What do you do when you buy cream for a dish and you only need about a third of it? Well, you embark on a two day preparation of beef stroganoff of course. I know that's not what most of you were thinking but perhaps next time you have leftover cream, you will...
Lately, I've been trying to cook intuitively; you know, think about what's in the fridge and pantry and bang out a really good dish. It's been going well, hopefully you'd agree with me since the products most often end up here, in the blogosphere. I decided that I need to mix it up a bit and execute some recipes from my favorite chefs. In my opinion, an experience even the best home cooks need to do on a regular basis. So the first in my recipes entries is, Beef Stroganoff by Thomas Keller. For those of you that don't know who he is, let me first say that I have a bit of a man crush on him. Not only did he lead the only west coast three-star Michelin rated French Laundry in Napa, he has his prints all over several other culinary creations ranging from cook books to television to other restaurants. Never have I executed a recipe more intricate and detail meticulous than one of Kellers. I have his Ad Hoc at Home book; he claims that it is a gourmet interpretation of classic home-cooked favorites. When I hear, "home-cooked favorites," I picture tasty one pot, rustic dishes that get right to the flavor point. The recipes in Ad Hoc are as complicated as the blueprints for a nuclear reactor. Okay, I exaggerate a bit but they are intense. I'll get right to the point, here is my execution of his stroganoff.
Add leeks, mushrooms, onions, carrots, garlic, thyme, and bay leaves to a bottle of red wine and reduce until the wine is a glaze.
Meanwhile sear the beef (should have been boneless short rib, I used boneless chuck roast instead) in oil and set aside
Chop up more aromatics and spices (leeks, carrots, onions, thyme, and bay leaf), add them to the wine glaze and cover with cheese cloth to create a pillow for the beef to rest upon.
Add beef broth to the pot.
Create a parchment lid, cover the braise, and place in oven for about two hours.
Remove beef, strain, and reserve braising liquid.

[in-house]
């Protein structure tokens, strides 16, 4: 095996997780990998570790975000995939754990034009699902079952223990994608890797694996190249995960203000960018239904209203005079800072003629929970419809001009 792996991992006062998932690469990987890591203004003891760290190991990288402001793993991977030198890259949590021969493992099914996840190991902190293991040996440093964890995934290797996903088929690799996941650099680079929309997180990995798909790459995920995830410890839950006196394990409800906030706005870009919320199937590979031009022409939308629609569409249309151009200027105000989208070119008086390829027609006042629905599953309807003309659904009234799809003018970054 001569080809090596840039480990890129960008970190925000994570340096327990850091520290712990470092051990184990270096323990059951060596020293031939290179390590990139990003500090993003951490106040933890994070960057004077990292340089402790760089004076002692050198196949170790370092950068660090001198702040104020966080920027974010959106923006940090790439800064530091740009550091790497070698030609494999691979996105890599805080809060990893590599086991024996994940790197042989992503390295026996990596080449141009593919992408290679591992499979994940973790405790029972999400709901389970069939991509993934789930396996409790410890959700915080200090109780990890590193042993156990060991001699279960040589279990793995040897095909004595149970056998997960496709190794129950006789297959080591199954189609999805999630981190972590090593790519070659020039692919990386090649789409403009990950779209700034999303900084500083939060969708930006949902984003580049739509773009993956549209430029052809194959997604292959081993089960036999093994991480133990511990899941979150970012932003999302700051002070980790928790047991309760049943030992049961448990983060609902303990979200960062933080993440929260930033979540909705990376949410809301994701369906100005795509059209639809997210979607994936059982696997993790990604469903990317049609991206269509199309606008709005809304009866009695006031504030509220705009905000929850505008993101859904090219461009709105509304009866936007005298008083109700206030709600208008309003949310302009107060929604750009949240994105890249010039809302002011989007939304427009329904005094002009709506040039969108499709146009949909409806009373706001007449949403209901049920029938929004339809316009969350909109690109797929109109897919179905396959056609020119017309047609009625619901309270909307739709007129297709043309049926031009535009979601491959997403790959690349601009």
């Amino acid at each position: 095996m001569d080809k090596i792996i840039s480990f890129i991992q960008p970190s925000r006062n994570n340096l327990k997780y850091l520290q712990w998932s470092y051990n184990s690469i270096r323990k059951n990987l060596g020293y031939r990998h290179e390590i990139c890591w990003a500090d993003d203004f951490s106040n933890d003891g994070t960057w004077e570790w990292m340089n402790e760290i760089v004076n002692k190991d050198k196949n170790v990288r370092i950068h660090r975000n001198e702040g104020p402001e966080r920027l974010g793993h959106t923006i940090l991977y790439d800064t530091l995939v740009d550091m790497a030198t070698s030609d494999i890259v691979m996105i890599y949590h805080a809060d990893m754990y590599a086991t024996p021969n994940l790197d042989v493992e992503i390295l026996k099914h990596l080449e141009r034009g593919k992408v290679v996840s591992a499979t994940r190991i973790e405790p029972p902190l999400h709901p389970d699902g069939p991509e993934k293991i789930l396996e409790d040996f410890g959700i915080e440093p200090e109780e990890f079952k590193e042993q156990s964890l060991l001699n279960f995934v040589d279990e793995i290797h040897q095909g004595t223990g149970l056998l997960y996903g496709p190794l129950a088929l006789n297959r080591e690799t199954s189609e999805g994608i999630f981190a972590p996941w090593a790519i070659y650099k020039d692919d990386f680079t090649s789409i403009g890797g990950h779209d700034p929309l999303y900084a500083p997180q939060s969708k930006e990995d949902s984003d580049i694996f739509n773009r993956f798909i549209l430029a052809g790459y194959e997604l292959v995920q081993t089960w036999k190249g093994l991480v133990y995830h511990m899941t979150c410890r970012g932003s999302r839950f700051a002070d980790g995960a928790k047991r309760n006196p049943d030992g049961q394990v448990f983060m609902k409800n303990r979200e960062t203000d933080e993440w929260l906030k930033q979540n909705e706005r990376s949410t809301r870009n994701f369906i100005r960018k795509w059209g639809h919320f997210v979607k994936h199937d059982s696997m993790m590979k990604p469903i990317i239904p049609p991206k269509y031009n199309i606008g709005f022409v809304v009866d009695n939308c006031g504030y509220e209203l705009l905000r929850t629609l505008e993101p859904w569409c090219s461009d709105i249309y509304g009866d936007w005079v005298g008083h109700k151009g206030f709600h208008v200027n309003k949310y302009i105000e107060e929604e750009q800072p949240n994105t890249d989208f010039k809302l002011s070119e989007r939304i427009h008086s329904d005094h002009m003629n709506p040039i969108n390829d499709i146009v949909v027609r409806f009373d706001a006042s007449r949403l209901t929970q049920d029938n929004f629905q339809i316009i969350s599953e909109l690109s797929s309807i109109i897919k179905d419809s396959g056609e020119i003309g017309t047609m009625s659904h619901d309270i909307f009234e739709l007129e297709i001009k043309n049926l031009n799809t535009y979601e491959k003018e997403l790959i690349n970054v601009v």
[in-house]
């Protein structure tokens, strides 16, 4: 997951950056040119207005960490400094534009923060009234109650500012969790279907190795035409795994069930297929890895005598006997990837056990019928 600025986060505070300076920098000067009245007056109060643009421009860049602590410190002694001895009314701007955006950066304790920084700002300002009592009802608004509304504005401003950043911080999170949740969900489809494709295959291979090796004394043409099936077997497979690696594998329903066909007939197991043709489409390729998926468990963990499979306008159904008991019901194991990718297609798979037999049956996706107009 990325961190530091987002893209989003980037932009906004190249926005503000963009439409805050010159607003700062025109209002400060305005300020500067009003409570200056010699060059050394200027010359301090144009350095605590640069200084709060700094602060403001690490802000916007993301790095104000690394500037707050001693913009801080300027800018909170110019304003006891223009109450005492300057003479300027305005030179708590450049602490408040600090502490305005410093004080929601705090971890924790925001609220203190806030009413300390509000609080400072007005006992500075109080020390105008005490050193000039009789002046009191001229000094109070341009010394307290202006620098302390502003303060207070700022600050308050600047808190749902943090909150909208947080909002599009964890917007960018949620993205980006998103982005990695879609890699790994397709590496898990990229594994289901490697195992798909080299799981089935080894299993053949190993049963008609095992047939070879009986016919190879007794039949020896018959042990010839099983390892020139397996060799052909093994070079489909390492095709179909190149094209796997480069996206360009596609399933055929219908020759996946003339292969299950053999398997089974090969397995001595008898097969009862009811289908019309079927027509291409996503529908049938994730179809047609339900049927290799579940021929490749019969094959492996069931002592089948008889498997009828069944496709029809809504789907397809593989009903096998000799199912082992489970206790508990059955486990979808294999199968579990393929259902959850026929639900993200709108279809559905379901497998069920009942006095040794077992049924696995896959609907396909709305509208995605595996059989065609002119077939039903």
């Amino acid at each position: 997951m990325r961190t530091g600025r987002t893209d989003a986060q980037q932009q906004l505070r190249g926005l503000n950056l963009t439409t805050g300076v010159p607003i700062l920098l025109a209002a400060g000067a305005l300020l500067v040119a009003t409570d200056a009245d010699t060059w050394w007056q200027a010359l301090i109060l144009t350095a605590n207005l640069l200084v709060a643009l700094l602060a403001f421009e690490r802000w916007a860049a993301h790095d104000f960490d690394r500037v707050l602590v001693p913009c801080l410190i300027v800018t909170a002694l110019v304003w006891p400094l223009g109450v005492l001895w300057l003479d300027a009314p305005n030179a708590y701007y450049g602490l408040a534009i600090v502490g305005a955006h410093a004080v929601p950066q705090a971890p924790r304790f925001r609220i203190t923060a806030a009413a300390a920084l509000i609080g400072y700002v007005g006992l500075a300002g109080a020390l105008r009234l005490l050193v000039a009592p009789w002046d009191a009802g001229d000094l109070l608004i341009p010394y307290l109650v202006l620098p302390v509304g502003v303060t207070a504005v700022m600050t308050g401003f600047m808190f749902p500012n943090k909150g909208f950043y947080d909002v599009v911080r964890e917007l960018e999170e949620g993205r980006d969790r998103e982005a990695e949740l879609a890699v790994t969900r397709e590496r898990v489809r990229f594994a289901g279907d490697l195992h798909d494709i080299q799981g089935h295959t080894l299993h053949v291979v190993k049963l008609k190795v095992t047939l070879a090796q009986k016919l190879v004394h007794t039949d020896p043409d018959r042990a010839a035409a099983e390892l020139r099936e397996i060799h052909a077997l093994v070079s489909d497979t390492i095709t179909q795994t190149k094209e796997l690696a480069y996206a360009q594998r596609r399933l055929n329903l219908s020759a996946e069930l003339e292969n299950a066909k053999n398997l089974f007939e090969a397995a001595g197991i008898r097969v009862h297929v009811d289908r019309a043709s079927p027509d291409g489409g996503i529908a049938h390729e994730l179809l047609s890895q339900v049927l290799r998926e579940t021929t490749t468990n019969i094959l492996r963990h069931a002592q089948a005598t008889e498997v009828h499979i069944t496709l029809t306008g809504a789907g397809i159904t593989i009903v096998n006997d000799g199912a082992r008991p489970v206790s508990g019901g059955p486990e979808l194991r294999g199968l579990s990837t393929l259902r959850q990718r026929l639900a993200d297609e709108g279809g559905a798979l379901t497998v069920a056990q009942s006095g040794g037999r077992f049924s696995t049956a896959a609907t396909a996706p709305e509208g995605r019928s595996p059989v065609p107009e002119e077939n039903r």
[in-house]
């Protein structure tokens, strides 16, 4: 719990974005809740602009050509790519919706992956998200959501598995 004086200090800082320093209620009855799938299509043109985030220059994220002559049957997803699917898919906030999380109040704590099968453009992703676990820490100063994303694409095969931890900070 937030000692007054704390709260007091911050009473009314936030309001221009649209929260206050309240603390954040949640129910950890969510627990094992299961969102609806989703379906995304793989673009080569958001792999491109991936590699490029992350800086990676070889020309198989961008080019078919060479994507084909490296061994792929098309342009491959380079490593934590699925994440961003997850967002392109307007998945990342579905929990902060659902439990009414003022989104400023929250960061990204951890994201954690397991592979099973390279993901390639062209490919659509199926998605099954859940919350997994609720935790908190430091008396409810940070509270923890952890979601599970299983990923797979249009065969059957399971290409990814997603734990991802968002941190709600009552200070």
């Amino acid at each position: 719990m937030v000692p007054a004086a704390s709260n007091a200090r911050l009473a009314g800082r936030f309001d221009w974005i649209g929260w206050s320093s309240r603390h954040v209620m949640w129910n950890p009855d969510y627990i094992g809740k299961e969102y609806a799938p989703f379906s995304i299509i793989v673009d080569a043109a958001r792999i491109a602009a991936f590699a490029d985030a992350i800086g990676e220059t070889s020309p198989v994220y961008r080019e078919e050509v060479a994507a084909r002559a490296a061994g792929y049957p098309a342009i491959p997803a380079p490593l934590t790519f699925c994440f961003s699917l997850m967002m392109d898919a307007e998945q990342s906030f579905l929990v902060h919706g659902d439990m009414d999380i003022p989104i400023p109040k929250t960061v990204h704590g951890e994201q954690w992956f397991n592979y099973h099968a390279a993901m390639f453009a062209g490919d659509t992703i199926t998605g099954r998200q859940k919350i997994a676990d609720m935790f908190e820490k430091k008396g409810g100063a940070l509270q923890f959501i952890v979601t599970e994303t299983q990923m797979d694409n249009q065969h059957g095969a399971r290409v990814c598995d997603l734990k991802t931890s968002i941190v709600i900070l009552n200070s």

The ingredients for the rest of the dish are below. I told you Keller was intense. It's no wonder The French Laundry can get away charging a minimum of $240 for a prix fixe dinner, without wine. Cream, creme fraiche, mushrooms, butter, bay leaf, thyme, peppercorns, cubed braised beef, parsley, canola oil, noodles (pappardelle preferably).
Add cream and sachet of bay leaf, thyme, and peppercorns.
Meanwhile brown mushrooms in butter and canola oil. Keller instructs to turn each mushroom over after three minutes to brown both sides.
The same goes for the braised beef, browned and flipped. Then into the oven for about ten minutes.
The cream sauce is blended and strained and put back on a low flame. The browned mushrooms are then added.
The finished product was as good as it looks. The beef would have been much more tender had it been short rib but I did enjoy the chuck roast for it's deep beefy beefiness. The preparation of the beef, while labor intense and time consuming, left a nice little crisp to the browned bits. The mushroom cream sauce is the true star of this dish though. The processing and later blending of the mushrooms embedded the essence of mushroom deeply through the layers of silky cream, tangy creme fraiche, and peppery thyme. Seasoned with gray or sea salt and chopped parsley, the dish is as visually stunning as delectable.
Paired nicely with a dry red, in this case a Barbera.
You can see the pictures of each step on my blog!
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